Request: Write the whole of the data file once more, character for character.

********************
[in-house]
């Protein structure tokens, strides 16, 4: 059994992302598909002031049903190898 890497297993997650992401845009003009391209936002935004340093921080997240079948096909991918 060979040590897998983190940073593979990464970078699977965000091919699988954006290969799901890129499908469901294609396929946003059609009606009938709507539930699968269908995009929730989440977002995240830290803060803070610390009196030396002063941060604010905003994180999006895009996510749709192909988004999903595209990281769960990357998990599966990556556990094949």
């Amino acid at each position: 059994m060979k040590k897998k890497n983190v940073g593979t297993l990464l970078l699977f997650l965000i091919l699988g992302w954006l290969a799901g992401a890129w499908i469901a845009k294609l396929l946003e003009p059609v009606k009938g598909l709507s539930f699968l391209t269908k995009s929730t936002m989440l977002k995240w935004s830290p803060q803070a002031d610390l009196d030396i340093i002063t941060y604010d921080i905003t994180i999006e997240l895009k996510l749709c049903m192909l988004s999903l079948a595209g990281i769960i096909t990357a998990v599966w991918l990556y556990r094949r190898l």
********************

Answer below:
[in-house]
């Protein structure tokens, strides 16, 4: 059994992302598909002031049903190898 890497297993997650992401845009003009391209936002935004340093921080997240079948096909991918 060979040590897998983190940073593979990464970078699977965000091919699988954006290969799901890129499908469901294609396929946003059609009606009938709507539930699968269908995009929730989440977002995240830290803060803070610390009196030396002063941060604010905003994180999006895009996510749709192909988004999903595209990281769960990357998990599966990556556990094949």
């Amino acid at each position: 059994m060979k040590k897998k890497n983190v940073g593979t297993l990464l970078l699977f997650l965000i091919l699988g992302w954006l290969a799901g992401a890129w499908i469901a845009k294609l396929l946003e003009p059609v009606k009938g598909l709507s539930f699968l391209t269908k995009s929730t936002m989440l977002k995240w935004s830290p803060q803070a002031d610390l009196d030396i340093i002063t941060y604010d921080i905003t994180i999006e997240l895009k996510l749709c049903m192909l988004s999903l079948a595209g990281i769960i096909t990357a998990v599966w991918l990556y556990r094949r190898l």